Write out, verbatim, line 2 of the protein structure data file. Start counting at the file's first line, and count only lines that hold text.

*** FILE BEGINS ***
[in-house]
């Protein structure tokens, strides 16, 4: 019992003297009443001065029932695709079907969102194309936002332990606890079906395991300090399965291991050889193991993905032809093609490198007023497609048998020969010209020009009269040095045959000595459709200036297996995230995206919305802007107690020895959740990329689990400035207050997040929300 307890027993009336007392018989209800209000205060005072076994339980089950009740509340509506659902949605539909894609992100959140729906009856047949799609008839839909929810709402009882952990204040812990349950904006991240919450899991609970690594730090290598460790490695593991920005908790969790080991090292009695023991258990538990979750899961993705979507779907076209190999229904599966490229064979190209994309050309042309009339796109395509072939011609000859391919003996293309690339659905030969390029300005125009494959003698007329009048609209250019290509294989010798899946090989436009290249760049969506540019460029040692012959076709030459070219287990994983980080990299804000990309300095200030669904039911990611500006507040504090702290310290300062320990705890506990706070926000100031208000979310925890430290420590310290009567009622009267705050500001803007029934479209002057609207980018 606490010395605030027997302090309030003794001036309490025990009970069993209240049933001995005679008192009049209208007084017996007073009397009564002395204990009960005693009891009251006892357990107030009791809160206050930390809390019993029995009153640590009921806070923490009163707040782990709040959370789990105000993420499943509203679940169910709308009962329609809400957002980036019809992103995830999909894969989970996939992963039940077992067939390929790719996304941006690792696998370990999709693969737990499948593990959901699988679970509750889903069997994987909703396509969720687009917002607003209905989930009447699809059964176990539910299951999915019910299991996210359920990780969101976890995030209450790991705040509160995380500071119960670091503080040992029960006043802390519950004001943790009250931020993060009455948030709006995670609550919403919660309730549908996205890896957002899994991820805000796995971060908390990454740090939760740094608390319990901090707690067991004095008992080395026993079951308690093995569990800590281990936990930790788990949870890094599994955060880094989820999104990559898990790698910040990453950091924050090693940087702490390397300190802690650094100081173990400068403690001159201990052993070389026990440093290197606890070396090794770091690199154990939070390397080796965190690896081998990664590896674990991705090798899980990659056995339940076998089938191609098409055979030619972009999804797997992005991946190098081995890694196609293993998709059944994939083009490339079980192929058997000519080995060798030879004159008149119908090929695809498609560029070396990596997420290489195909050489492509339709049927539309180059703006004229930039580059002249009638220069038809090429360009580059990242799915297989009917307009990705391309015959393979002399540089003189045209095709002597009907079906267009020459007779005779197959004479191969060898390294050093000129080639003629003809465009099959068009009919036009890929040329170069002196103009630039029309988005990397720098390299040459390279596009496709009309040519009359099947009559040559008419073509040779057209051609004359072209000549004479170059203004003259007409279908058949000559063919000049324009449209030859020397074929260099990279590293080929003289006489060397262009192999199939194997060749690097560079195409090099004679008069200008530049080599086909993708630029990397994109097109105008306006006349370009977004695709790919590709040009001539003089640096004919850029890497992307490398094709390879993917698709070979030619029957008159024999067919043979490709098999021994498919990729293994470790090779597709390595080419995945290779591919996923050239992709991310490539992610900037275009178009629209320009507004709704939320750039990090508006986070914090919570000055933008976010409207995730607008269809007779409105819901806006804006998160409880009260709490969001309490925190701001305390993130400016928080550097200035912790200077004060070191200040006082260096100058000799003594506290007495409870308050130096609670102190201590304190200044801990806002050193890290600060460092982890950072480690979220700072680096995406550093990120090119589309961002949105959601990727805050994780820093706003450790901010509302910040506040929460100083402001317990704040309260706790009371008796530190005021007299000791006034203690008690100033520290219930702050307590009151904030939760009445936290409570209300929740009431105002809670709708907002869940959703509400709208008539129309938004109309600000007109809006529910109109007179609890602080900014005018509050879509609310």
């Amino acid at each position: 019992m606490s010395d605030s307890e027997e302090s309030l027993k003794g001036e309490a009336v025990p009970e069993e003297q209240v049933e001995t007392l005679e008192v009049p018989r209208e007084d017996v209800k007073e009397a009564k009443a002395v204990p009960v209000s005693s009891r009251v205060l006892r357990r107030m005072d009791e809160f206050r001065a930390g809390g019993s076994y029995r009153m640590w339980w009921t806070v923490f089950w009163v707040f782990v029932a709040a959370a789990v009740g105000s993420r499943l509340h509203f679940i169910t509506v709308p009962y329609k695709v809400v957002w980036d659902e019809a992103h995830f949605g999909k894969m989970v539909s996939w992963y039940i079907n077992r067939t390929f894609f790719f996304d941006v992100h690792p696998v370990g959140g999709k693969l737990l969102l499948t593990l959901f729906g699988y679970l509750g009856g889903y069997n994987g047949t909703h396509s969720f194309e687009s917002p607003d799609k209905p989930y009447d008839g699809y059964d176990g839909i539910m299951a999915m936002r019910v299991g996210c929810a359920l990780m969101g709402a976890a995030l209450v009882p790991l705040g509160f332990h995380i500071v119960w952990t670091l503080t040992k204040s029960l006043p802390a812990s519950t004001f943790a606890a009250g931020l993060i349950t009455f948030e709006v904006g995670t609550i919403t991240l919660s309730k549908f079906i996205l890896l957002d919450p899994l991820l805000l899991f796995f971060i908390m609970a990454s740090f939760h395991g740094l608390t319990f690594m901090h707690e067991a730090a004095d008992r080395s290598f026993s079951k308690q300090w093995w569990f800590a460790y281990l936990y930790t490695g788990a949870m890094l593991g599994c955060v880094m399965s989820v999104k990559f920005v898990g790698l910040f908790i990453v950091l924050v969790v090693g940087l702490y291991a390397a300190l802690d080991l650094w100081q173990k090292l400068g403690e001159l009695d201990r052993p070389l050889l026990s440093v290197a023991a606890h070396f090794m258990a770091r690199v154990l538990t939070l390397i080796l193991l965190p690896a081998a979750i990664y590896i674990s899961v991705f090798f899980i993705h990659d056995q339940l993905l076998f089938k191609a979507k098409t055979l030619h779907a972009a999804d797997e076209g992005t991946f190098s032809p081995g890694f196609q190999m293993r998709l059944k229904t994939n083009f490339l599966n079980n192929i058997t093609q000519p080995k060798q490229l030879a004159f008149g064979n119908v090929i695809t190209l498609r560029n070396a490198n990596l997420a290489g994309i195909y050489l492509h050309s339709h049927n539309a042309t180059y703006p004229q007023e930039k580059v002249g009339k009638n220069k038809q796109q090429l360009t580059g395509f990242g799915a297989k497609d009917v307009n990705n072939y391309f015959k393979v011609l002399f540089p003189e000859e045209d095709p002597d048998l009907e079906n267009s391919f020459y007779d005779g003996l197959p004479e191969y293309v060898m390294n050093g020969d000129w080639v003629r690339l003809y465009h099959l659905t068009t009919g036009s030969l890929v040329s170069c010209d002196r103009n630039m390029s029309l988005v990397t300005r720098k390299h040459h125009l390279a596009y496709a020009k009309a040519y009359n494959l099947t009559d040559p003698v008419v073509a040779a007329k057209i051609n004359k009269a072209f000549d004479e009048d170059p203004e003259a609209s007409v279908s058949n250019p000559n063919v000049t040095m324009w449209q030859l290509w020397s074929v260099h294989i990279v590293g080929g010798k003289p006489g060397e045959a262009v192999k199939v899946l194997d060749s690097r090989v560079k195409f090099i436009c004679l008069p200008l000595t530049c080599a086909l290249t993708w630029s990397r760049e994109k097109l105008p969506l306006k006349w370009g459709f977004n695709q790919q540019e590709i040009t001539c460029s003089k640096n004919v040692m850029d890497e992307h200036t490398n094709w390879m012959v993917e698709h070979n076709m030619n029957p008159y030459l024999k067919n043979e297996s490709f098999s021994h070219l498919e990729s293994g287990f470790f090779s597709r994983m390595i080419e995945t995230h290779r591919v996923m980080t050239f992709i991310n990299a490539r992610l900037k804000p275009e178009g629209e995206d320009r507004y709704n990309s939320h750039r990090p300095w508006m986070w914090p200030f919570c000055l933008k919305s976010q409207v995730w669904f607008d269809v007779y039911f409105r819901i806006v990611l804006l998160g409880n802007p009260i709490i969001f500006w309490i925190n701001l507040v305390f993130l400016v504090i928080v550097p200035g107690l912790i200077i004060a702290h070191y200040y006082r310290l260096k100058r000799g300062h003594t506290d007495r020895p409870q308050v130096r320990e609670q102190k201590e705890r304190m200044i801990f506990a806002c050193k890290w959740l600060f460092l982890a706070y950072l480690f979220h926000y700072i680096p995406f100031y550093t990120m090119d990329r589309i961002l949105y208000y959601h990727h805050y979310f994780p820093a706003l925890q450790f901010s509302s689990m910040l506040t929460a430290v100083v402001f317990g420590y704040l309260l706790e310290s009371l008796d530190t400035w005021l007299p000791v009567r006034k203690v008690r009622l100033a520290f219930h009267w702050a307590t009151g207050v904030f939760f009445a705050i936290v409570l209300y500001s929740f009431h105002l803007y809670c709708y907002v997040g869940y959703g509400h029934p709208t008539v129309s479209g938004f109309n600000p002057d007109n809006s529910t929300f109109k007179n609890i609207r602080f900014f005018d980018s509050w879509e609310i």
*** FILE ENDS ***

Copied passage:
């Protein structure tokens, strides 16, 4: 019992003297009443001065029932695709079907969102194309936002332990606890079906395991300090399965291991050889193991993905032809093609490198007023497609048998020969010209020009009269040095045959000595459709200036297996995230995206919305802007107690020895959740990329689990400035207050997040929300 307890027993009336007392018989209800209000205060005072076994339980089950009740509340509506659902949605539909894609992100959140729906009856047949799609008839839909929810709402009882952990204040812990349950904006991240919450899991609970690594730090290598460790490695593991920005908790969790080991090292009695023991258990538990979750899961993705979507779907076209190999229904599966490229064979190209994309050309042309009339796109395509072939011609000859391919003996293309690339659905030969390029300005125009494959003698007329009048609209250019290509294989010798899946090989436009290249760049969506540019460029040692012959076709030459070219287990994983980080990299804000990309300095200030669904039911990611500006507040504090702290310290300062320990705890506990706070926000100031208000979310925890430290420590310290009567009622009267705050500001803007029934479209002057609207980018 606490010395605030027997302090309030003794001036309490025990009970069993209240049933001995005679008192009049209208007084017996007073009397009564002395204990009960005693009891009251006892357990107030009791809160206050930390809390019993029995009153640590009921806070923490009163707040782990709040959370789990105000993420499943509203679940169910709308009962329609809400957002980036019809992103995830999909894969989970996939992963039940077992067939390929790719996304941006690792696998370990999709693969737990499948593990959901699988679970509750889903069997994987909703396509969720687009917002607003209905989930009447699809059964176990539910299951999915019910299991996210359920990780969101976890995030209450790991705040509160995380500071119960670091503080040992029960006043802390519950004001943790009250931020993060009455948030709006995670609550919403919660309730549908996205890896957002899994991820805000796995971060908390990454740090939760740094608390319990901090707690067991004095008992080395026993079951308690093995569990800590281990936990930790788990949870890094599994955060880094989820999104990559898990790698910040990453950091924050090693940087702490390397300190802690650094100081173990400068403690001159201990052993070389026990440093290197606890070396090794770091690199154990939070390397080796965190690896081998990664590896674990991705090798899980990659056995339940076998089938191609098409055979030619972009999804797997992005991946190098081995890694196609293993998709059944994939083009490339079980192929058997000519080995060798030879004159008149119908090929695809498609560029070396990596997420290489195909050489492509339709049927539309180059703006004229930039580059002249009638220069038809090429360009580059990242799915297989009917307009990705391309015959393979002399540089003189045209095709002597009907079906267009020459007779005779197959004479191969060898390294050093000129080639003629003809465009099959068009009919036009890929040329170069002196103009630039029309988005990397720098390299040459390279596009496709009309040519009359099947009559040559008419073509040779057209051609004359072209000549004479170059203004003259007409279908058949000559063919000049324009449209030859020397074929260099990279590293080929003289006489060397262009192999199939194997060749690097560079195409090099004679008069200008530049080599086909993708630029990397994109097109105008306006006349370009977004695709790919590709040009001539003089640096004919850029890497992307490398094709390879993917698709070979030619029957008159024999067919043979490709098999021994498919990729293994470790090779597709390595080419995945290779591919996923050239992709991310490539992610900037275009178009629209320009507004709704939320750039990090508006986070914090919570000055933008976010409207995730607008269809007779409105819901806006804006998160409880009260709490969001309490925190701001305390993130400016928080550097200035912790200077004060070191200040006082260096100058000799003594506290007495409870308050130096609670102190201590304190200044801990806002050193890290600060460092982890950072480690979220700072680096995406550093990120090119589309961002949105959601990727805050994780820093706003450790901010509302910040506040929460100083402001317990704040309260706790009371008796530190005021007299000791006034203690008690100033520290219930702050307590009151904030939760009445936290409570209300929740009431105002809670709708907002869940959703509400709208008539129309938004109309600000007109809006529910109109007179609890602080900014005018509050879509609310």